The Multifaceted Role of WNT Signaling in Alzheimer’s Disease Onset and Age-Related Progression

William W. Kostes, David A. Brafman

Research output: Contribution to journalReview articlepeer-review

1 Scopus citations


The evolutionary conserved WNT signaling pathway orchestrates numerous complex biological processes during development and is critical to the maintenance of tissue integrity and homeostasis in the adult. As it relates to the central nervous system, WNT signaling plays several roles as it relates to neurogenesis, synaptic formation, memory, and learning. Thus, dysfunction of this pathway is associated with multiple diseases and disorders, including several neurodegenerative disorders. Alzheimer’s disease (AD) is characterized by several pathologies, synaptic dysfunction, and cognitive decline. In this review, we will discuss the various epidemiological, clinical, and animal studies that demonstrate a precise link between aberrant WNT signaling and AD-associated pathologies. In turn, we will discuss the manner in which WNT signaling influences multiple molecular, biochemical, and cellular pathways upstream of these end-point pathologies. Finally, we will discuss how merging tools and technologies can be used to generate next generation cellular models to dissect the relationship between WNT signaling and AD.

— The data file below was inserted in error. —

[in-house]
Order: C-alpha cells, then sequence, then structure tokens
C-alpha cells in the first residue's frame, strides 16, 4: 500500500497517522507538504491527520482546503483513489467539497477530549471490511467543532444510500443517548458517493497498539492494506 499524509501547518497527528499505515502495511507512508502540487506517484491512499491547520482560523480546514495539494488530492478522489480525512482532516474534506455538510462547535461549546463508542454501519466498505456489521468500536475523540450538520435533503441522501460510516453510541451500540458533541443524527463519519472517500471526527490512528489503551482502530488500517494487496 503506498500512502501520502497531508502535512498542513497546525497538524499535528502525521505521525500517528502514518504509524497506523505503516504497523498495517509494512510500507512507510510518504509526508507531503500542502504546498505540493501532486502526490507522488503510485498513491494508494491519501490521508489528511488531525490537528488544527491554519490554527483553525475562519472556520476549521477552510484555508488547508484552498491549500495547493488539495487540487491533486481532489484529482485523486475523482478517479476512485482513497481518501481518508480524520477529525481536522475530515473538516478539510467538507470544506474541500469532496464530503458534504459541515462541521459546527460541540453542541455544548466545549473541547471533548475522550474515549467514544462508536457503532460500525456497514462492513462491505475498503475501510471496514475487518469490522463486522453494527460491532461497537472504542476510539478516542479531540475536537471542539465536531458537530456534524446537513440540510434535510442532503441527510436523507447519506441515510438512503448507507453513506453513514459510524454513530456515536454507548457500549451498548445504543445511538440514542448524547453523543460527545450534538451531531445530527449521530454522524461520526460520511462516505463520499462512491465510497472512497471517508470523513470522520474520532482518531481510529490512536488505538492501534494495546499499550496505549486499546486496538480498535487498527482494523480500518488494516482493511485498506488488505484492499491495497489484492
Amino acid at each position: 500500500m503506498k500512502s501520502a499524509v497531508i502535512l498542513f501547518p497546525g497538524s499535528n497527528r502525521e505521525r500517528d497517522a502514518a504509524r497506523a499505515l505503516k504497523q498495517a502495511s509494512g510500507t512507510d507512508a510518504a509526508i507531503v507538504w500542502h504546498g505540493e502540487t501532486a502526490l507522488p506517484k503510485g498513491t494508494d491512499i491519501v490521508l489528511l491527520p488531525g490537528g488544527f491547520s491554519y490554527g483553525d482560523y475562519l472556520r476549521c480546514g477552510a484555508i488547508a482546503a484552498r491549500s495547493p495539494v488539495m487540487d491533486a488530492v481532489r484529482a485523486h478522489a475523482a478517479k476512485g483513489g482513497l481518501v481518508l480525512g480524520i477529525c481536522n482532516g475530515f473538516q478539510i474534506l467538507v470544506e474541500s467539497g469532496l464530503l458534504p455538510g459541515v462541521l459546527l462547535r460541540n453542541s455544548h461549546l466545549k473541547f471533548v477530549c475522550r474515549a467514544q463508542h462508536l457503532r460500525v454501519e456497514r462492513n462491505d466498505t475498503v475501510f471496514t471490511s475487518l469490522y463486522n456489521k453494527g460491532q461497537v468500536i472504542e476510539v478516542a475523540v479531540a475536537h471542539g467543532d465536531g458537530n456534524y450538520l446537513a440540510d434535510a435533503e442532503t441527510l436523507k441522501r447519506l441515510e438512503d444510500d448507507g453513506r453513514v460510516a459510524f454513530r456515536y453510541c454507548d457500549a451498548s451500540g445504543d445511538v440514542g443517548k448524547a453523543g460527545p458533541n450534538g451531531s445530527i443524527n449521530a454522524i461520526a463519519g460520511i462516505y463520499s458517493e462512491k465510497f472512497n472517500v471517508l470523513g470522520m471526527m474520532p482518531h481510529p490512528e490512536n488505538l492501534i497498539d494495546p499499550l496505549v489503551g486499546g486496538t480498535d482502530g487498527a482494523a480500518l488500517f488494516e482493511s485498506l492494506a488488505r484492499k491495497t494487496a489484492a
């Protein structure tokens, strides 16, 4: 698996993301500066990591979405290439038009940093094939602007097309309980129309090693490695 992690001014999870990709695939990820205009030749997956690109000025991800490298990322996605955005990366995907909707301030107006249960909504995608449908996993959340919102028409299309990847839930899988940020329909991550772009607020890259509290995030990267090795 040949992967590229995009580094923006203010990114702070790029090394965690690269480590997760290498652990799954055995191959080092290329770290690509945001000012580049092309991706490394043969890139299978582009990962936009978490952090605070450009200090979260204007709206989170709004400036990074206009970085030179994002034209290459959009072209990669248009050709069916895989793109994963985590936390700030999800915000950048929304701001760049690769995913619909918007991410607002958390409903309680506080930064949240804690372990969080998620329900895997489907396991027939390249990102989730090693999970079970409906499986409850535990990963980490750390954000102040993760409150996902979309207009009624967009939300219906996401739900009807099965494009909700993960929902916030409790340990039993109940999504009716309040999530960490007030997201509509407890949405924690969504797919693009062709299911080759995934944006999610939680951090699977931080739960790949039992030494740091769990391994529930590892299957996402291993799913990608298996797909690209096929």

Original languageEnglish (US)
Article number1204
Issue number8
StatePublished - Apr 2023
Externally publishedYes


  • Alzheimer’s disease
  • WNT
  • amyloid
  • central nervous system
  • inflammation
  • synaptic function
  • tau

ASJC Scopus subject areas

  • General Biochemistry, Genetics and Molecular Biology


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